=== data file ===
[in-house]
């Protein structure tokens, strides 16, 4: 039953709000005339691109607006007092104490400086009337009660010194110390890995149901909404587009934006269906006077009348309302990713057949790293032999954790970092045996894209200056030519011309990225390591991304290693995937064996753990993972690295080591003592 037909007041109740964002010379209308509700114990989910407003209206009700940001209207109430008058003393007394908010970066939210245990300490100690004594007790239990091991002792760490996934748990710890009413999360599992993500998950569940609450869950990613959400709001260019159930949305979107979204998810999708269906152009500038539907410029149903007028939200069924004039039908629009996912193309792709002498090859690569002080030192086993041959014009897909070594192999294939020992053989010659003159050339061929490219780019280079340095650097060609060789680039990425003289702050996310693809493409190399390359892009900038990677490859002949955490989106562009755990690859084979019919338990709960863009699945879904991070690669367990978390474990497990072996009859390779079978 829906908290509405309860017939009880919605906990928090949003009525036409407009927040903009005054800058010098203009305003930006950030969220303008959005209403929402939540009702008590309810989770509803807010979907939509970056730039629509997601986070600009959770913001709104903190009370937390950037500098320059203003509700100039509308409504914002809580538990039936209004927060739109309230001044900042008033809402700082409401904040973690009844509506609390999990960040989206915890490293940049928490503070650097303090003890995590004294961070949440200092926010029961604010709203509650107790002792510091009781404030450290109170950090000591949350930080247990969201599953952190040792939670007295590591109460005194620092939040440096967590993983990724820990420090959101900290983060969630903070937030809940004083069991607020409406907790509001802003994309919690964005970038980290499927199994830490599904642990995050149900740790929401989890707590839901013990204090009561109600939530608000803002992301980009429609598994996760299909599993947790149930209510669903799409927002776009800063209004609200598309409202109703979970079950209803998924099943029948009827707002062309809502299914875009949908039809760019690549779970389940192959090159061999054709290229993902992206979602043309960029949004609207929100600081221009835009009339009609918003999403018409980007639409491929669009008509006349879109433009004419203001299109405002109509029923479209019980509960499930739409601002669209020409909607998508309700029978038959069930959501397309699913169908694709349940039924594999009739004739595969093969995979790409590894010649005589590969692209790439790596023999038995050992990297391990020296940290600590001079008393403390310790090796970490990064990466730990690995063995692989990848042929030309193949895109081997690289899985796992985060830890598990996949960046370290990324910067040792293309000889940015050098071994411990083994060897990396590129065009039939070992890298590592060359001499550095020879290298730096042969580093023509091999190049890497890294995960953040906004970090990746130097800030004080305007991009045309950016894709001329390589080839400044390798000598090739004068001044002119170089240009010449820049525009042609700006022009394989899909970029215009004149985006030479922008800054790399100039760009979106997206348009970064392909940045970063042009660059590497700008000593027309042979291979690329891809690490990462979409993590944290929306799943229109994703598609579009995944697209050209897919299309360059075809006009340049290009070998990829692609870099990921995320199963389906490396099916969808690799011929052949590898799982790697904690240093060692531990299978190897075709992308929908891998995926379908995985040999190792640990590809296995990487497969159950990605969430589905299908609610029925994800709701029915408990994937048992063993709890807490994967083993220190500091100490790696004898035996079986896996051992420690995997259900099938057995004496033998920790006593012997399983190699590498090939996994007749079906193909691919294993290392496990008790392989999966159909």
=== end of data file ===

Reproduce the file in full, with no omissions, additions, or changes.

[in-house]
């Protein structure tokens, strides 16, 4: 039953709000005339691109607006007092104490400086009337009660010194110390890995149901909404587009934006269906006077009348309302990713057949790293032999954790970092045996894209200056030519011309990225390591991304290693995937064996753990993972690295080591003592 037909007041109740964002010379209308509700114990989910407003209206009700940001209207109430008058003393007394908010970066939210245990300490100690004594007790239990091991002792760490996934748990710890009413999360599992993500998950569940609450869950990613959400709001260019159930949305979107979204998810999708269906152009500038539907410029149903007028939200069924004039039908629009996912193309792709002498090859690569002080030192086993041959014009897909070594192999294939020992053989010659003159050339061929490219780019280079340095650097060609060789680039990425003289702050996310693809493409190399390359892009900038990677490859002949955490989106562009755990690859084979019919338990709960863009699945879904991070690669367990978390474990497990072996009859390779079978 829906908290509405309860017939009880919605906990928090949003009525036409407009927040903009005054800058010098203009305003930006950030969220303008959005209403929402939540009702008590309810989770509803807010979907939509970056730039629509997601986070600009959770913001709104903190009370937390950037500098320059203003509700100039509308409504914002809580538990039936209004927060739109309230001044900042008033809402700082409401904040973690009844509506609390999990960040989206915890490293940049928490503070650097303090003890995590004294961070949440200092926010029961604010709203509650107790002792510091009781404030450290109170950090000591949350930080247990969201599953952190040792939670007295590591109460005194620092939040440096967590993983990724820990420090959101900290983060969630903070937030809940004083069991607020409406907790509001802003994309919690964005970038980290499927199994830490599904642990995050149900740790929401989890707590839901013990204090009561109600939530608000803002992301980009429609598994996760299909599993947790149930209510669903799409927002776009800063209004609200598309409202109703979970079950209803998924099943029948009827707002062309809502299914875009949908039809760019690549779970389940192959090159061999054709290229993902992206979602043309960029949004609207929100600081221009835009009339009609918003999403018409980007639409491929669009008509006349879109433009004419203001299109405002109509029923479209019980509960499930739409601002669209020409909607998508309700029978038959069930959501397309699913169908694709349940039924594999009739004739595969093969995979790409590894010649005589590969692209790439790596023999038995050992990297391990020296940290600590001079008393403390310790090796970490990064990466730990690995063995692989990848042929030309193949895109081997690289899985796992985060830890598990996949960046370290990324910067040792293309000889940015050098071994411990083994060897990396590129065009039939070992890298590592060359001499550095020879290298730096042969580093023509091999190049890497890294995960953040906004970090990746130097800030004080305007991009045309950016894709001329390589080839400044390798000598090739004068001044002119170089240009010449820049525009042609700006022009394989899909970029215009004149985006030479922008800054790399100039760009979106997206348009970064392909940045970063042009660059590497700008000593027309042979291979690329891809690490990462979409993590944290929306799943229109994703598609579009995944697209050209897919299309360059075809006009340049290009070998990829692609870099990921995320199963389906490396099916969808690799011929052949590898799982790697904690240093060692531990299978190897075709992308929908891998995926379908995985040999190792640990590809296995990487497969159950990605969430589905299908609610029925994800709701029915408990994937048992063993709890807490994967083993220190500091100490790696004898035996079986896996051992420690995997259900099938057995004496033998920790006593012997399983190699590498090939996994007749079906193909691919294993290392496990008790392989999966159909």